Hey there, time traveller! This article was published 1/7/2014 (1182 days ago), so information in it may no longer be current.
The Governor General named one of Manitoba's leading cancer specialists in palliative care to the Order of Canada Monday.
Dr. Harvey Chochinov was made an officer of the Order of Canada in this summer's list posted on the Governor General's website.
An appointment as officer recognizes a lifetime of achievement and merit of a high degree, especially in service to Canada or to humanity at large.
Two other Manitobans were recognized by the Order of Canada.
Jean Giguère of Winnipeg was named a member of the Order of Canada "for her voluntary service in promoting the arts and Canadian culture."
Frank L. McKinnon, who spent many years in Carman, and in the Calgary area, was also named a member of the Order of Canada, for fostering amateur sport in his province, notably as commissioner of the Manitoba Junior Hockey League.
Speaking earlier this week, Chochinov said the real significance of the award is that it recognizes the importance of palliative care.
"It is deeply humbling and I'm honoured," Chochinov said. "Anything that draws attention to the area of palliative care is important. As much as we have made inroads, there is still a vast amount of work to be done," Chochinov said.
The majority of Canadians have spotty access to end-of-life care, a patchwork quilt effect where better care is concentrated in urban centres. Within that pattern, some 15 per cent to 30 per cent of Canadians have access to comprehensive quality palliative care.
The accompanying bio to the Governor General's appointment described Chochinov as an international leader in the field of palliative care.
He is a distinguished professor at the University of Manitoba, the director of palliative research at Cancer Care Manitoba and he holds the only Canada Research Chair in Palliative Care. In a career that spans nearly 25 years, his focus had been on the psycho-social dimensions of palliative medicine, such as sense of dignity, purpose and meaning at the end of life.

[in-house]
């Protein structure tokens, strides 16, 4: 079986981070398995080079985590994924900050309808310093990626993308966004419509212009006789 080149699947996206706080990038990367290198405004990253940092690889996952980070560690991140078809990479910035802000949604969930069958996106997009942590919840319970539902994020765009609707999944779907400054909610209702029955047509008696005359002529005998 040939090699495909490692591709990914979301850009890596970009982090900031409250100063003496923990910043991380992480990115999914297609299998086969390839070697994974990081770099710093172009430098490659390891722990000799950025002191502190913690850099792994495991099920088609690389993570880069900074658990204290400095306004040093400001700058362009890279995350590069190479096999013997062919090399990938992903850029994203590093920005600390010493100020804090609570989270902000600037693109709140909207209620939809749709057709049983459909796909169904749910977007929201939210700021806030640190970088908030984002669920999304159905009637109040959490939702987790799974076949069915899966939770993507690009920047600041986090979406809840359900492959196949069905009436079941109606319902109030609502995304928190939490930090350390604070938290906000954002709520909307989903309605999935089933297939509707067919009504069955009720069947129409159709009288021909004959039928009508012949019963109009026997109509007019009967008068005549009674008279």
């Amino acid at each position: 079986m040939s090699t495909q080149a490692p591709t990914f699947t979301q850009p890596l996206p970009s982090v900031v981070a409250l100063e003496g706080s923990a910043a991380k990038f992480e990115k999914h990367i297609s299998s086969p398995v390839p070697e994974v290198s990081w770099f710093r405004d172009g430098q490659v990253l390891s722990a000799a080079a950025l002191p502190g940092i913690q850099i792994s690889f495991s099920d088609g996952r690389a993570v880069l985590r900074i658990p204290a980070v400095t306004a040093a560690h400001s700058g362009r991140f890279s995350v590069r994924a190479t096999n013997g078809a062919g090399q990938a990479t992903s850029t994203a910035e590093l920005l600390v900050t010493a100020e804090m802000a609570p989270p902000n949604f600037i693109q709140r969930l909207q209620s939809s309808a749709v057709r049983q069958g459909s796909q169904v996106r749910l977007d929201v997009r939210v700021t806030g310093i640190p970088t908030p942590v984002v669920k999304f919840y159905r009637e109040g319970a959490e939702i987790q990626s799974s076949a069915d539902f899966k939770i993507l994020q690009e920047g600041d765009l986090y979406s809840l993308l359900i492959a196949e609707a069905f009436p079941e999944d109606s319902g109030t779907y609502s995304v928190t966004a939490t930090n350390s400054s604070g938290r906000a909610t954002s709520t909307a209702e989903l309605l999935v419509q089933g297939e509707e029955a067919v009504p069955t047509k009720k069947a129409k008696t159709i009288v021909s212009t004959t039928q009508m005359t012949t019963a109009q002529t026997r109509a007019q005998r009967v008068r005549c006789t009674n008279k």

"His pioneering and innovative work on dignity therapy is an approach being used by health-care providers worldwide," the Governor General's website stated.
As co-founder of the Canadian Virtual Hospice, he is also being recognized as a guiding force in the development of an online palliative care resource centre, which provides support and personalized information to patients, families, health providers, researchers, educators and policy makers across Canada.
Recipients will be invited to accept their insignia at a ceremony to be held at a later date.
Chochinov has lectured all over the world and holds many earlier honours.
In 2008 he was named recipient of the National Cancer Institute and Canadian Cancer Society O. Harold Warwick Prize. In 2009, the University of Manitoba awarded Chochinov their highest research honour, the Dr. John M. Bowman Rh Institute Foundation Award to name two previous awards.
The Order of Canada, one of the country's highest civilian honours, was established in 1967, during Canada's centennial year, to recognize outstanding achievement, dedication to the community and service to the nation.
Over the last 45 years, more than 6 000 people from all sectors of society have been invested into the order.
To see the full list of the Governor General's latest appointments, go to http://wfp.to/XQP.